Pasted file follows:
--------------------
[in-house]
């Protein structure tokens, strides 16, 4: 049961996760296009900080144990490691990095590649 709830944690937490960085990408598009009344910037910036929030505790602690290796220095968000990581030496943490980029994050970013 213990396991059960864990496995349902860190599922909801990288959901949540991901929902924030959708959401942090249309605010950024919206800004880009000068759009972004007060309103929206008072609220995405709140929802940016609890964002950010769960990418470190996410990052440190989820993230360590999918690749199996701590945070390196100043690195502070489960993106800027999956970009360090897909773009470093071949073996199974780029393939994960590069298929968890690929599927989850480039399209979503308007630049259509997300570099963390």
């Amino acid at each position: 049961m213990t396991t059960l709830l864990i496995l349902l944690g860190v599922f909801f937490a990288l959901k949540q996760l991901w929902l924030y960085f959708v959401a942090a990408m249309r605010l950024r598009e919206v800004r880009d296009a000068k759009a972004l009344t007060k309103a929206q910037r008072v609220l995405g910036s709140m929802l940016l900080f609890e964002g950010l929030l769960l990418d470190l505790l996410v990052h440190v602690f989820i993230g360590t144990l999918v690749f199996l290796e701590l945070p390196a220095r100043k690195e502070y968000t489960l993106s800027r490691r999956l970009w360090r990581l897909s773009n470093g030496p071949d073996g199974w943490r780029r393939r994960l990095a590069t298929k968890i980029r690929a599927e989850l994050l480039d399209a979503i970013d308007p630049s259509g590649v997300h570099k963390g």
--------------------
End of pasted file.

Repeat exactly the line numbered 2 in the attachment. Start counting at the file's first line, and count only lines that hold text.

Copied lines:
């Protein structure tokens, strides 16, 4: 049961996760296009900080144990490691990095590649 709830944690937490960085990408598009009344910037910036929030505790602690290796220095968000990581030496943490980029994050970013 213990396991059960864990496995349902860190599922909801990288959901949540991901929902924030959708959401942090249309605010950024919206800004880009000068759009972004007060309103929206008072609220995405709140929802940016609890964002950010769960990418470190996410990052440190989820993230360590999918690749199996701590945070390196100043690195502070489960993106800027999956970009360090897909773009470093071949073996199974780029393939994960590069298929968890690929599927989850480039399209979503308007630049259509997300570099963390």